Malpractice Costs Leading To Closings Of Maternity Wards
Media – Hospital officials and health care experts from southeast Pennsylvania told the state House Republican Policy Committee yesterday that many maternity wards find it difficult to stay open due to malpractice insurance costs.
Since 1995, 36 of the state’s hospital obstetrical units have closed, 14 of them in the southeast. But as these wards dwindle in number, demand for care for Pennsylvania’s 147,000 annual births doesn’t seem likely to subside. At Riddle Memorial Hospital, where the committee held the hearing, doctors, administrators and patients have felt the pressure of tort liability.
Three years ago, the hospital had 12 obstetricians on staff. Today, seven still practice obstetrics, while the other five work only as gynecologists. Demand for obstetrical care, meanwhile, has grown. Births in the hospital have increased from 800 to 1,200 per year in the past decade.
Dan Kennedy, president of Riddle, said that the hospital’s problems arise from two major causes. Medicaid and other government programs have provided inadequate reimbursements for maternity care, he said, and malpractice insurance costs have stayed too high.
“The crisis in malpractice insurance and the need for tort reform is exacerbating the problem and making it very difficult to recruit obstetricians,” he said. He noted that the state of Texas used to have a judicial system friendly to medical tort claims. But after 1995, when a number of reforms were made to the state’s system of litigation, over 7,000 physicians from out of state came in to practice.
Joseph Nixon, a former Texas state legislator, has written that doctors have saved well over $200 million in malpractice insurance costs.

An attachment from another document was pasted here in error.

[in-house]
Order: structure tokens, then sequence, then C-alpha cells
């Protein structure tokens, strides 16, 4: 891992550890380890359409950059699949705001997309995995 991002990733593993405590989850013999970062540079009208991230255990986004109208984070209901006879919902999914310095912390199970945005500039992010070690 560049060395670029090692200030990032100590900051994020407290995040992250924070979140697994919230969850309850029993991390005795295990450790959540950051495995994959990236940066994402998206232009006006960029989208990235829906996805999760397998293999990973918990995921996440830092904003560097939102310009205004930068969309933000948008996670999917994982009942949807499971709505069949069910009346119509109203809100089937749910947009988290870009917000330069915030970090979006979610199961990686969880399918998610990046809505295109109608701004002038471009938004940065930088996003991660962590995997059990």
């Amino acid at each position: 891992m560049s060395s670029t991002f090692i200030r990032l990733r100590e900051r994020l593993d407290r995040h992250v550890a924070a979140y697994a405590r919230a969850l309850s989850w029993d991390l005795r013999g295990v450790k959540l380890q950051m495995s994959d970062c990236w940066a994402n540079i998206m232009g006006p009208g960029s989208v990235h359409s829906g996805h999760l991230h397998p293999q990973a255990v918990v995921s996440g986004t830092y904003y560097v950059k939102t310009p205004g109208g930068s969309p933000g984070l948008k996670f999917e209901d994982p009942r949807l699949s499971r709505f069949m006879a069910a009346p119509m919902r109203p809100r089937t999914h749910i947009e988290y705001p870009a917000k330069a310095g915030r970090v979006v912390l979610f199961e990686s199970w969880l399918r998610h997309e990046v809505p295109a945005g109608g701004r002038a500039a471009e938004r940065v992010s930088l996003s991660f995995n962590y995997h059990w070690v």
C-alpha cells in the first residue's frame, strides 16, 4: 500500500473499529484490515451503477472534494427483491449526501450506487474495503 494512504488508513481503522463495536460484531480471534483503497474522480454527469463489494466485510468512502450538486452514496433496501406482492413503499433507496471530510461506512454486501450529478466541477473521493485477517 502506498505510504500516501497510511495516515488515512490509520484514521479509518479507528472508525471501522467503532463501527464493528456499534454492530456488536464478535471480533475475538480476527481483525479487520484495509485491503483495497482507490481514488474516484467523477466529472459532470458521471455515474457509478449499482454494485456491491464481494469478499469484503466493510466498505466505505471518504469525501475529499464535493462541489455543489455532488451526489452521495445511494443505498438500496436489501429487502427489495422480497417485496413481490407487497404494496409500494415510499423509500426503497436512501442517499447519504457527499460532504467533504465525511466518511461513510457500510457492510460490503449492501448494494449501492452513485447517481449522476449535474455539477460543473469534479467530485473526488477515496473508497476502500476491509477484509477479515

Perry Pepper, president of Chester County Hospital, noted that the impact malpractice lawsuits have on the medical community does not only manifest itself in dollar amounts.
“There isn’t just the cost of insurance,” he said. “Those times you get sued are psychologically traumatic.”
“It’s devastating,” agreed Jeffrey Komins, chief medical officer of Mercy Health Systems, further observing that such experiences take heavy tolls on doctors’ families. Some health facilities have set up support groups to help physicians through these ordeals.
Members of the legal community also testified at the hearing, focusing heavily on the issue of insufficient government reimbursements for low-income patients. Mark Tanner, president of the Philadelphia Trial Lawyers Association, pushed strongly for increasing subsidies for care in order to ease the burden on doctors. He did not offer any proposals purported to curb frivolous lawsuits.
“I was encouraged this afternoon to see such broad agreement among testifiers,” he said, referring to the reimbursement issue.
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